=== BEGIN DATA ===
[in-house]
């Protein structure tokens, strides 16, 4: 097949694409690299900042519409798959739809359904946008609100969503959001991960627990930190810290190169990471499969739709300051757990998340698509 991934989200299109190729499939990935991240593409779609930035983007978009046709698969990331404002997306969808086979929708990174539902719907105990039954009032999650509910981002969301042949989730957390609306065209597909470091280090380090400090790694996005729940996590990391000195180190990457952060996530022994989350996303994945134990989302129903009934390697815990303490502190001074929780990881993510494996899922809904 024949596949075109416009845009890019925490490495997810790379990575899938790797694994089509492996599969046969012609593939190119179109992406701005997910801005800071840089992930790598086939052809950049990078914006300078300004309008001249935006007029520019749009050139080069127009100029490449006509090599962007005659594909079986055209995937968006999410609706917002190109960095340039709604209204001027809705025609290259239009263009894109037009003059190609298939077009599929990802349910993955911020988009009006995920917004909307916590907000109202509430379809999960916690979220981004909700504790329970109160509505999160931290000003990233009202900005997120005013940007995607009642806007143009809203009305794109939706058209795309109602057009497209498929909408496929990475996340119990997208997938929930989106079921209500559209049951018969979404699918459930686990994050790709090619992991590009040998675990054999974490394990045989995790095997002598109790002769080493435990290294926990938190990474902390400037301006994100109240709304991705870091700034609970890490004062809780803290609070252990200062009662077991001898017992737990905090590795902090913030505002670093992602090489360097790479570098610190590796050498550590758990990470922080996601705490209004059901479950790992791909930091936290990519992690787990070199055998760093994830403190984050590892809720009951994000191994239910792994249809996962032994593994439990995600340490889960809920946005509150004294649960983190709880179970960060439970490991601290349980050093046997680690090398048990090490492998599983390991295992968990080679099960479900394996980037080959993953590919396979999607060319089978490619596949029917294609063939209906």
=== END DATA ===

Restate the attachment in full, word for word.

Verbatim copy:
[in-house]
């Protein structure tokens, strides 16, 4: 097949694409690299900042519409798959739809359904946008609100969503959001991960627990930190810290190169990471499969739709300051757990998340698509 991934989200299109190729499939990935991240593409779609930035983007978009046709698969990331404002997306969808086979929708990174539902719907105990039954009032999650509910981002969301042949989730957390609306065209597909470091280090380090400090790694996005729940996590990391000195180190990457952060996530022994989350996303994945134990989302129903009934390697815990303490502190001074929780990881993510494996899922809904 024949596949075109416009845009890019925490490495997810790379990575899938790797694994089509492996599969046969012609593939190119179109992406701005997910801005800071840089992930790598086939052809950049990078914006300078300004309008001249935006007029520019749009050139080069127009100029490449006509090599962007005659594909079986055209995937968006999410609706917002190109960095340039709604209204001027809705025609290259239009263009894109037009003059190609298939077009599929990802349910993955911020988009009006995920917004909307916590907000109202509430379809999960916690979220981004909700504790329970109160509505999160931290000003990233009202900005997120005013940007995607009642806007143009809203009305794109939706058209795309109602057009497209498929909408496929990475996340119990997208997938929930989106079921209500559209049951018969979404699918459930686990994050790709090619992991590009040998675990054999974490394990045989995790095997002598109790002769080493435990290294926990938190990474902390400037301006994100109240709304991705870091700034609970890490004062809780803290609070252990200062009662077991001898017992737990905090590795902090913030505002670093992602090489360097790479570098610190590796050498550590758990990470922080996601705490209004059901479950790992791909930091936290990519992690787990070199055998760093994830403190984050590892809720009951994000191994239910792994249809996962032994593994439990995600340490889960809920946005509150004294649960983190709880179970960060439970490991601290349980050093046997680690090398048990090490492998599983390991295992968990080679099960479900394996980037080959993953590919396979999607060319089978490619596949029917294609063939209906």